People v. Hood

Decision Date18 December 1969
Docket NumberCr. 13651
Citation1 Cal.3d 444,82 Cal.Rptr. 618
CourtCalifornia Supreme Court
Parties, 462 P.2d 370 The PEOPLE, Plaintiff and Respondent, v. David Keith HOOD, Defendant and Appellant.

Kelvin L. Taylor, Palo Alto, under appointment by the Supreme Court, for defendant and appellant.

Thomas C. Lynch, Atty. Gen., Robert R. Granucci, John T. Murphy and Jerome C. Utz, Deputy Atty. Gens., for plaintiff and respondent.

TRAYNOR, Chief Justice.

An indictment charged defendant in Count I with assault with a deadly weapon upon a peace officer, Alfred Elia (Pen.Code, § 245, subd. (b)), in Count II with battery upon a peace officer, Donald Kemper (Pen.Code, §§ 242, 243), and in Count III with assault with intent to murder Officer Elia (Pen.Code, § 217). A jury found him guilty on Counts I and III and not guilty on Count II, and the trial court entered judgment on the verdicts. The trial court also ordered that 'Defendant shall serve the sentence in Count Three only * * * as the sentence in Count One * * * is withheld and will only be imposed if the sentence for Count Three is not carried out for any reason. * * *' Defendant appeals.

On September 11, 1967, at about 2:00 a.m., defendant, his brother Donald, and a friend, Leo Chilton, all of whom had been drinking for several hours, knocked on the door of the house of Susan Bueno, defendant's former girlfriend, and asked if they could use the bathroom. Susan said no, but defendant forced his way in and started to hit her. He knocked her to the floor and kicked her. Donald Hood then took Susan aside, and defendant, Chilton, and Gene Saunders, a friend of Susan's who was staying at the house, went to the kitchen and sat down.

Gilbert A. Nielsen, Susan's next-door neighbor, was awakened by the sound of Susan's screams and called the police. Officers Elia and Kemper responded to his call. After talking to Nielsen, they went to Susan's house, knocked on the door, which was opened by Stella Gonzales, Susan's cousin, and asked if 'Susie' was there. Miss Gonzales said, 'Yes, just a minute,' and in a few seconds Susan came running to the door crying. Officer Elia asked Susan if she had been beaten and who did it. She pointed to the kitchen and said, 'They're in there right now.' The two officers walked through the living room, where Susan, Susan's seven-year-old son Ronnie, and Stella remained, and went into the kitchen. There they observed defendant on the right-hand side of the room leaning against a door. On the left side of the kitchen, the three other men were seated at a table. Officer Elia walked to the middle of the room and questioned the men at the table. Defendant interrupted the questioning and asked Officer Elia if he had a search warrant. Officer Elia replied that he did not need one since the person who rented the house had given him permission to enter. Defendant then directed a stream of obscenities of Officer Elia, who turned and, according to his testimony, started to place defendant under arrest for a violation of Penal Code section 415 (using vulgar, profane, or indecent language within the presence or hearing of women or children). He got no further than to say, 'Okay fella, you are * * *,' when defendant swung at him with his fist. When Officer Kemper attempted to go to Officer Elia's assistance, Donald Hood jumped on him from behind. During the ensuing struggle, Officer Elia fell with defendant on top of him in a corner of a pantry adjoining the kitchen at the rear. While struggling on the floor, Officer Elia felt a tug at his gun belt and then heard two shots fired.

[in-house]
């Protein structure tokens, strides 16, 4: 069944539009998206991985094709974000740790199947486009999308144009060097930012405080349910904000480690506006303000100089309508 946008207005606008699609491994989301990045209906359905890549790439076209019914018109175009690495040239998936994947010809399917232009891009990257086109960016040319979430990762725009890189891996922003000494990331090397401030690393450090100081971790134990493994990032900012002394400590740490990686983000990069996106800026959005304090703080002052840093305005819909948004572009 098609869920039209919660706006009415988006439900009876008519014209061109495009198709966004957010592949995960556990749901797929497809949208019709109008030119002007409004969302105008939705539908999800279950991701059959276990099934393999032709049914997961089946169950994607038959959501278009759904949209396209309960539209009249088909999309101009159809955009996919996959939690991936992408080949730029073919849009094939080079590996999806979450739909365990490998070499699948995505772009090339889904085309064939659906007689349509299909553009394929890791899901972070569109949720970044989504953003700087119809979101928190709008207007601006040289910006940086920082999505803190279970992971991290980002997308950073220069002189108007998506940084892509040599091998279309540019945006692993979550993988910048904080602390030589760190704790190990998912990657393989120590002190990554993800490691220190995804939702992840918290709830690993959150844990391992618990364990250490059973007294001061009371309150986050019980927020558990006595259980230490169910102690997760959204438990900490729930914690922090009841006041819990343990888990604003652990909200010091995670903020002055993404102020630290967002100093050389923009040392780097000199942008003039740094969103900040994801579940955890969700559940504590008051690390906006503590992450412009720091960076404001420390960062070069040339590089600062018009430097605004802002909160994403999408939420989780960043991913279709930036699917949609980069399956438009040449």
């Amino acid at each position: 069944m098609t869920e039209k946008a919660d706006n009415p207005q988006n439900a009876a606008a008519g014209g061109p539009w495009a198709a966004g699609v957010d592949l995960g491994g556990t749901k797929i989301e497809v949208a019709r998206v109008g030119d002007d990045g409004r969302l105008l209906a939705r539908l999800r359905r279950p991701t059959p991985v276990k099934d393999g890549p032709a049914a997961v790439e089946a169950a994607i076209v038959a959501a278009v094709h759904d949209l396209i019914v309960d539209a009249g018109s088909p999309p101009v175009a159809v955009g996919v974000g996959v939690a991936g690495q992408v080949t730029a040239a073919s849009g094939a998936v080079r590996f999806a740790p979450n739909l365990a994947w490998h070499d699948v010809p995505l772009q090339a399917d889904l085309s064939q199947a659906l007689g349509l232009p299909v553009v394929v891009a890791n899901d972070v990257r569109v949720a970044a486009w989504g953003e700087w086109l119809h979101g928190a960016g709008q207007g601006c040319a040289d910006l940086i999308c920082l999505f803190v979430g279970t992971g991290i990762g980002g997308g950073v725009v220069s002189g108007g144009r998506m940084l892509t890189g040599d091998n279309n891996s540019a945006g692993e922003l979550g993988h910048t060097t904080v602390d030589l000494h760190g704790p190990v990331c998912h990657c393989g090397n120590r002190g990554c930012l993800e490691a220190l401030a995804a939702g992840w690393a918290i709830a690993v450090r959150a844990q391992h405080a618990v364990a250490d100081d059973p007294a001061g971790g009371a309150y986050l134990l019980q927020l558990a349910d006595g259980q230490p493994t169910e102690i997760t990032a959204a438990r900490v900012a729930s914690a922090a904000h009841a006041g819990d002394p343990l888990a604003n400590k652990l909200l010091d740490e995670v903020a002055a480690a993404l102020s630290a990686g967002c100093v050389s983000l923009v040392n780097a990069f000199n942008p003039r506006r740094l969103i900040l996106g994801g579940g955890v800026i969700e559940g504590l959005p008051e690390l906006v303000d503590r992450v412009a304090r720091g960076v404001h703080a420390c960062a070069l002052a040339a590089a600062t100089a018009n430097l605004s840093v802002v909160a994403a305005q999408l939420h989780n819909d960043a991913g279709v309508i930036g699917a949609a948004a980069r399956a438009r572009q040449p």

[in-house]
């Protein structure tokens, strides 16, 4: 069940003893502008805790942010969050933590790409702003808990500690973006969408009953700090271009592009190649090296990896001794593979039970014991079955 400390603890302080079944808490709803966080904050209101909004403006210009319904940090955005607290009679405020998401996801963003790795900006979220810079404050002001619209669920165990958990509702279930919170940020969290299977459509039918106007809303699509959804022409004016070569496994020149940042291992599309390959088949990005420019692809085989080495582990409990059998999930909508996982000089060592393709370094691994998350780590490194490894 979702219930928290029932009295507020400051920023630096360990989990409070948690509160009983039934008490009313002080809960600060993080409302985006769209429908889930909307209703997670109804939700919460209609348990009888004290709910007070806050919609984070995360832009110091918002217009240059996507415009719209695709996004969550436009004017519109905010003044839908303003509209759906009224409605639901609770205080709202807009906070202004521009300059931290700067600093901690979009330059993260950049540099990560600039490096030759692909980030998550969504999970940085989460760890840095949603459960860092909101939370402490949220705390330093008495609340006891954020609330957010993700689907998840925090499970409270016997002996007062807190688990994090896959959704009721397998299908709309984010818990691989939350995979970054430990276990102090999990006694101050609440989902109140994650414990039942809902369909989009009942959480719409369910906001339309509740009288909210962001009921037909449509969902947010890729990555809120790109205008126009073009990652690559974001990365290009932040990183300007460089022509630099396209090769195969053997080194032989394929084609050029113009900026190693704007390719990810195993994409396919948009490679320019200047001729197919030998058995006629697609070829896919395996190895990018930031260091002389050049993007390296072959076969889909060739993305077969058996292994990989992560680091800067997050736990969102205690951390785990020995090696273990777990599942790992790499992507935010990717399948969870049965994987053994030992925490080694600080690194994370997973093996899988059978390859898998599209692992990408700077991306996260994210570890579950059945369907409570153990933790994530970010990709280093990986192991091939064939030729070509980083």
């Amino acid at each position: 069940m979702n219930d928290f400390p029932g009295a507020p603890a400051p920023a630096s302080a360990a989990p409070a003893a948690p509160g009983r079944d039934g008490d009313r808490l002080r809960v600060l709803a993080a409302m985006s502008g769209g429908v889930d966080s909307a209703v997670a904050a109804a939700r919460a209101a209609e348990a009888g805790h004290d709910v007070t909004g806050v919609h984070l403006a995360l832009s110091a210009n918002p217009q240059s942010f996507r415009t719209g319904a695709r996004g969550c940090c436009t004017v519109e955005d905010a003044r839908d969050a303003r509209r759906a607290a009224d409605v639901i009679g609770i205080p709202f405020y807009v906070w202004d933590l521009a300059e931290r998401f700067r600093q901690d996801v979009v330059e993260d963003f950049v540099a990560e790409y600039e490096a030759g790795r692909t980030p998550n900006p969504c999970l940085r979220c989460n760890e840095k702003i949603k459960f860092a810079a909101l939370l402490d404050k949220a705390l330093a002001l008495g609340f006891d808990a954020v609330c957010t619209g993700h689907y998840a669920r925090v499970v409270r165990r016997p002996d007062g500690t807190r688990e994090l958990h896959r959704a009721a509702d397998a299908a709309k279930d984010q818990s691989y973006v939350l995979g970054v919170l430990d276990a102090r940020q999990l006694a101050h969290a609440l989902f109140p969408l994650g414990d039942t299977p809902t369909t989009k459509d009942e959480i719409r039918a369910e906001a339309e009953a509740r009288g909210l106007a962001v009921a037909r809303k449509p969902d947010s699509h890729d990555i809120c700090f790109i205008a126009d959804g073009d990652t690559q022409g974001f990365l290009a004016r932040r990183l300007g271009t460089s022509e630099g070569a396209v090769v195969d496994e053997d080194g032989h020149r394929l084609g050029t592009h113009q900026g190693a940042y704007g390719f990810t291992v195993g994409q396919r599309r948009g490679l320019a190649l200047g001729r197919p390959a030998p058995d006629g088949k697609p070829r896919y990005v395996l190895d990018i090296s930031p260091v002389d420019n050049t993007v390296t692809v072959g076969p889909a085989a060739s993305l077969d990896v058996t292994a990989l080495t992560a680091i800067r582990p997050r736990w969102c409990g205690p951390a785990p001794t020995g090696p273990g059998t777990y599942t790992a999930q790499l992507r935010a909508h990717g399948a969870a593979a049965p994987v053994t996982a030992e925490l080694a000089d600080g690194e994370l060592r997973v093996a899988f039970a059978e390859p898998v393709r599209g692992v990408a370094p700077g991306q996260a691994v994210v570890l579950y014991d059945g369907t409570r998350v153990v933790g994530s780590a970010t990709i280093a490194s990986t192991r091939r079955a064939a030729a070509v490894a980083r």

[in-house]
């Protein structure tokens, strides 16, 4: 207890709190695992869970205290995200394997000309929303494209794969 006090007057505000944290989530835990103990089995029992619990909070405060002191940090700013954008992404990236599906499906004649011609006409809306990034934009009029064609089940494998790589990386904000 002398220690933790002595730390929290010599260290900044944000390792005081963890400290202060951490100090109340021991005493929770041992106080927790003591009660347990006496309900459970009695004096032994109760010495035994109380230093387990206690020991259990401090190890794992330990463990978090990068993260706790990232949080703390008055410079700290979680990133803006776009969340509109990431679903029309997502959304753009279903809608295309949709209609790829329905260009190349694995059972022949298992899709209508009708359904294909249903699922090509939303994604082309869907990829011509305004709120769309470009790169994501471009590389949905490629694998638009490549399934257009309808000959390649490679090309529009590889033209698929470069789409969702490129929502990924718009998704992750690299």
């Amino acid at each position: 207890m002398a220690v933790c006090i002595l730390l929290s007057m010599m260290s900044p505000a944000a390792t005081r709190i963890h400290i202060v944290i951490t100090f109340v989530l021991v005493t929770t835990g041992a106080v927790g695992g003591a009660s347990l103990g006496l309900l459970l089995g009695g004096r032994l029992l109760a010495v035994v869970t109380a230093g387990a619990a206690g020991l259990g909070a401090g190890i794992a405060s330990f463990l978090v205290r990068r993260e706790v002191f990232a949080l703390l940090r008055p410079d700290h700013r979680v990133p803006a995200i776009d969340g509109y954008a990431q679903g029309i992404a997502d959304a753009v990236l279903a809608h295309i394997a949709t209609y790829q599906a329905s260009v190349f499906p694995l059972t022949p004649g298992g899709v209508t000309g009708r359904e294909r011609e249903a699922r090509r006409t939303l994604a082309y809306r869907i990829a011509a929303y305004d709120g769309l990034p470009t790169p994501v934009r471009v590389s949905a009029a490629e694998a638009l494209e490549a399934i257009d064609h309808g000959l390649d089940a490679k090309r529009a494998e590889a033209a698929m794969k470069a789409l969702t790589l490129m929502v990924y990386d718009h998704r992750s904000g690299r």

A third officer, Laurence Crocker, who had arrived at the house shortly after the other two officers, came into the kitchen as the scuffle between Officer Elia and defendant was beginning. After he had control of Donald Hood, he looked across the kitchen and saw defendant with a gun in his right hand. He testified that defendant pointed the gun towards Officer Elia's midsection and pulled the trigger twice.

Both Officers Crocker and Kemper testified that after the shots, defendant's arm came up over his head with the revolver in his hand. The struggle continued into the bathroom. Defendant was finally subdued when Officer Elia regained possession of the gun and held it against the side of defendant's neck. Officer Elia then noticed that defendant had shot him once in each leg.

The foregoing evidence is clearly sufficient to support the verdicts.

Defendant contends that the court failed properly to instruct the jury with respect to lesser included offenses to the offense charged in Count I, and that it also erred in instructing on the effect of intoxication with respect to the offenses charged in both Counts I and III.